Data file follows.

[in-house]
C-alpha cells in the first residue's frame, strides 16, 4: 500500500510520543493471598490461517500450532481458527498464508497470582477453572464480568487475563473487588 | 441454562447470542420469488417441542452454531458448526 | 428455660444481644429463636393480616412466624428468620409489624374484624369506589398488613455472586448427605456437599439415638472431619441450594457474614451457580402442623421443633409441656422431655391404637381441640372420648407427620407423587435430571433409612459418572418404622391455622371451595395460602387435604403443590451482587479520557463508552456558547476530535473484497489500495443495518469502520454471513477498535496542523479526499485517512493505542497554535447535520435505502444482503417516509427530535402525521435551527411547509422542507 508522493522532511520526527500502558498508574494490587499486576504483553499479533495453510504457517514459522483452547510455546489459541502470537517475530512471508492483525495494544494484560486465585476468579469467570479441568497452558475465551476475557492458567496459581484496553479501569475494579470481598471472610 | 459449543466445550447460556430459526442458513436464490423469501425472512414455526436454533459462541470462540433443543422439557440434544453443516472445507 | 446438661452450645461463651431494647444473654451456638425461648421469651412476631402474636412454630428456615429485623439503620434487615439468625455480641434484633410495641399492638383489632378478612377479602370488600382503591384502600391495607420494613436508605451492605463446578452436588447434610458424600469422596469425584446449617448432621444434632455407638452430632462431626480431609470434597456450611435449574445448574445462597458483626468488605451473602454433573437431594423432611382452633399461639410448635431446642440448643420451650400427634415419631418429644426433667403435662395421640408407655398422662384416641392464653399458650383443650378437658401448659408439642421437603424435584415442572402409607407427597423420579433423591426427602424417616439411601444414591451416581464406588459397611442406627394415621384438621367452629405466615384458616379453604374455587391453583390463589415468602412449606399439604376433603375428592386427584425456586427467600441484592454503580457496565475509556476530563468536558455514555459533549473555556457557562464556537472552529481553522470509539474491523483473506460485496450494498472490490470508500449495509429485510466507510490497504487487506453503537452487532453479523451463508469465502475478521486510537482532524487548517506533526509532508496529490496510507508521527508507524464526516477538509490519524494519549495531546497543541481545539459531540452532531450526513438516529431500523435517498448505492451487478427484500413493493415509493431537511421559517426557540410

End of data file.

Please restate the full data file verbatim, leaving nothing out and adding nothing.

[in-house]
C-alpha cells in the first residue's frame, strides 16, 4: 500500500510520543493471598490461517500450532481458527498464508497470582477453572464480568487475563473487588 | 441454562447470542420469488417441542452454531458448526 | 428455660444481644429463636393480616412466624428468620409489624374484624369506589398488613455472586448427605456437599439415638472431619441450594457474614451457580402442623421443633409441656422431655391404637381441640372420648407427620407423587435430571433409612459418572418404622391455622371451595395460602387435604403443590451482587479520557463508552456558547476530535473484497489500495443495518469502520454471513477498535496542523479526499485517512493505542497554535447535520435505502444482503417516509427530535402525521435551527411547509422542507 508522493522532511520526527500502558498508574494490587499486576504483553499479533495453510504457517514459522483452547510455546489459541502470537517475530512471508492483525495494544494484560486465585476468579469467570479441568497452558475465551476475557492458567496459581484496553479501569475494579470481598471472610 | 459449543466445550447460556430459526442458513436464490423469501425472512414455526436454533459462541470462540433443543422439557440434544453443516472445507 | 446438661452450645461463651431494647444473654451456638425461648421469651412476631402474636412454630428456615429485623439503620434487615439468625455480641434484633410495641399492638383489632378478612377479602370488600382503591384502600391495607420494613436508605451492605463446578452436588447434610458424600469422596469425584446449617448432621444434632455407638452430632462431626480431609470434597456450611435449574445448574445462597458483626468488605451473602454433573437431594423432611382452633399461639410448635431446642440448643420451650400427634415419631418429644426433667403435662395421640408407655398422662384416641392464653399458650383443650378437658401448659408439642421437603424435584415442572402409607407427597423420579433423591426427602424417616439411601444414591451416581464406588459397611442406627394415621384438621367452629405466615384458616379453604374455587391453583390463589415468602412449606399439604376433603375428592386427584425456586427467600441484592454503580457496565475509556476530563468536558455514555459533549473555556457557562464556537472552529481553522470509539474491523483473506460485496450494498472490490470508500449495509429485510466507510490497504487487506453503537452487532453479523451463508469465502475478521486510537482532524487548517506533526509532508496529490496510507508521527508507524464526516477538509490519524494519549495531546497543541481545539459531540452532531450526513438516529431500523435517498448505492451487478427484500413493493415509493431537511421559517426557540410